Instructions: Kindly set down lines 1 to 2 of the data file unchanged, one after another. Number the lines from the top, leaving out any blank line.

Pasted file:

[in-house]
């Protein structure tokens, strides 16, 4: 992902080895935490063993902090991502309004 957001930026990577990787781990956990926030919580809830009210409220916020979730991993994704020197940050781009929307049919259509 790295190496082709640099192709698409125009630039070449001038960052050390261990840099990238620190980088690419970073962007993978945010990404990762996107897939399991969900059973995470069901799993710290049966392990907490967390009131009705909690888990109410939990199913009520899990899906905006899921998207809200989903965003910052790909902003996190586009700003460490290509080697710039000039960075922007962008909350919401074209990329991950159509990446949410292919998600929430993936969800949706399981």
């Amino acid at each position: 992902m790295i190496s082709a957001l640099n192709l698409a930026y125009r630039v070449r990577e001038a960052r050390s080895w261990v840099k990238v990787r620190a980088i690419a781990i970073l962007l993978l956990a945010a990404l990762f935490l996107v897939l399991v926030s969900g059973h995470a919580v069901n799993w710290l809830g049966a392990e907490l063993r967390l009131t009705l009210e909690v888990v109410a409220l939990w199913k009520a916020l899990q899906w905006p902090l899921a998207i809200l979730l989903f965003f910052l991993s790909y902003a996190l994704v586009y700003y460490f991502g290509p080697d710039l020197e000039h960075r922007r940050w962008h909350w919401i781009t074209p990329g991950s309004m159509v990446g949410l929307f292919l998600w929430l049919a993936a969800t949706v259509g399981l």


[in-house]
């Protein structure tokens, strides 16, 4: 992902080895935490063993902090991502309004 957001930026990577990787781990956990926030919580809830009210409220916020979730991993994704020197940050781009929307049919259509 790295190496082709640099192709698409125009630039070449001038960052050390261990840099990238620190980088690419970073962007993978945010990404990762996107897939399991969900059973995470069901799993710290049966392990907490967390009131009705909690888990109410939990199913009520899990899906905006899921998207809200989903965003910052790909902003996190586009700003460490290509080697710039000039960075922007962008909350919401074209990329991950159509990446949410292919998600929430993936969800949706399981």